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BallyHoo lets customers “try on” accessories for their vehicles

BallyHoo Autoware allows consumers to easily see what custom parts would look like on their vehicles. 

Who knew you could bring your Ford F-150 into the dressing room? Theoretically speaking, of course.

Thanks to a new app, created by cousins Rod and Cliff Bennett, you can now “try on” different accessories for your vehicle.

Ronnie Menicucci, general manger at the Sid Dillon auto dealership in Wahoo, Neb., always hoped every aftermarket product he ordered—new rims, chrome, new mirrors—for customers would look good on their vehicles. “Sometimes we’d install a product and the customer would decide they didn’t want it,” Menicucci said.

The automotive industry was missing something the retail industry has had for a long time—a way to visualize accessories. So the Bennetts came up with a solution: an application that allows you to see what new accessories look like on a vehicle. It’s Omaha-based BallyHoo Autoware, and in less than two months, the app has expanded to six dealerships across the Midwest.

Nearly every vehicle available on the market can be customized on the application, and currently all models from 2002 to 2014 are on the application. “If you name it, we probably got it,” Rod said. BallyHoo also has 2,500 images of aftermarket accessories available.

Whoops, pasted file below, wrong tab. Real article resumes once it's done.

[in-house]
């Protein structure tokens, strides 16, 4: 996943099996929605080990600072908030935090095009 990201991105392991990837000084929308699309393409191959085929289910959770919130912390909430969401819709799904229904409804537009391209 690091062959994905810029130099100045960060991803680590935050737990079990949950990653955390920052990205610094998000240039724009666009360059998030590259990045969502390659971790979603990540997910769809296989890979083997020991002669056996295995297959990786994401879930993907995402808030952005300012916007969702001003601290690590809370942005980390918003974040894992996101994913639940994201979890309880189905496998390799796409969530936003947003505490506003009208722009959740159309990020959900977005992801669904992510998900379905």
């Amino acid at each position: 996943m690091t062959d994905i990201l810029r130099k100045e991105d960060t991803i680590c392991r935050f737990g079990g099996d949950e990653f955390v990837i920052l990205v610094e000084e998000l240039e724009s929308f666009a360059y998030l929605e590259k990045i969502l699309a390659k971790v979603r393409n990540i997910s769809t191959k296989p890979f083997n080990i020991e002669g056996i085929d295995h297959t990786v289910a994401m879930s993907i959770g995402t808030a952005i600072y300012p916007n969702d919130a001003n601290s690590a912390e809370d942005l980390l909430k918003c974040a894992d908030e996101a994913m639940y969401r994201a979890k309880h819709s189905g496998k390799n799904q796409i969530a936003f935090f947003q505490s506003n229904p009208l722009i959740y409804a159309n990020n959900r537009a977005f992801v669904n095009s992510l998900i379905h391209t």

While some dealers use the BallyHoo application on an iPad, others have kiosks that allow customers to shop around. This approach increases the sale of aftermarket products because it allows customers who would otherwise be sitting idly—say waiting for an oil change—to browse ways to customize their vehicles. Dealers are able to order pieces on the spot and even include them in the customer’s car loan.

BallyHoo also offers videos that explain services customers may not be aware of, like how rust protection works or the difference between types of tires.

In some cases the Bennetts have found the app drives up conversion between 5 and 12 percent.

Dealers can utilize BallyHoo as an advertising platform, either for a specific product or in general for area businesses.

Tom Boje, BallyHoo’s primary investor and partner at Treetop Ventures, said he “jumped on board” because of the previous successes of the team. Rod and Cliff created a service similar to BallyHoo called Chrome Enhancements, which allows customers to purchase various chrome accessories. In just a few months, the company’s audience grew to 42 states.

“We like the fact that they had experience and good momentum,” Boje said. He added that so far he’s been happy with BallyHoo’s growth, saying the team has done its “due diligence.”

BallyHoo is working on expanding its customer base, Boje said, and they have “big plans” for the next 24-month cycle.

In the short term, the Bennetts say they plan on improving the application and adding more informational videos.

Learn more about how BallyHoo makes customizing vehicles easier for consumers:

Credits: Product photo from BallyHooAutoware.com. Video from Vimeo 

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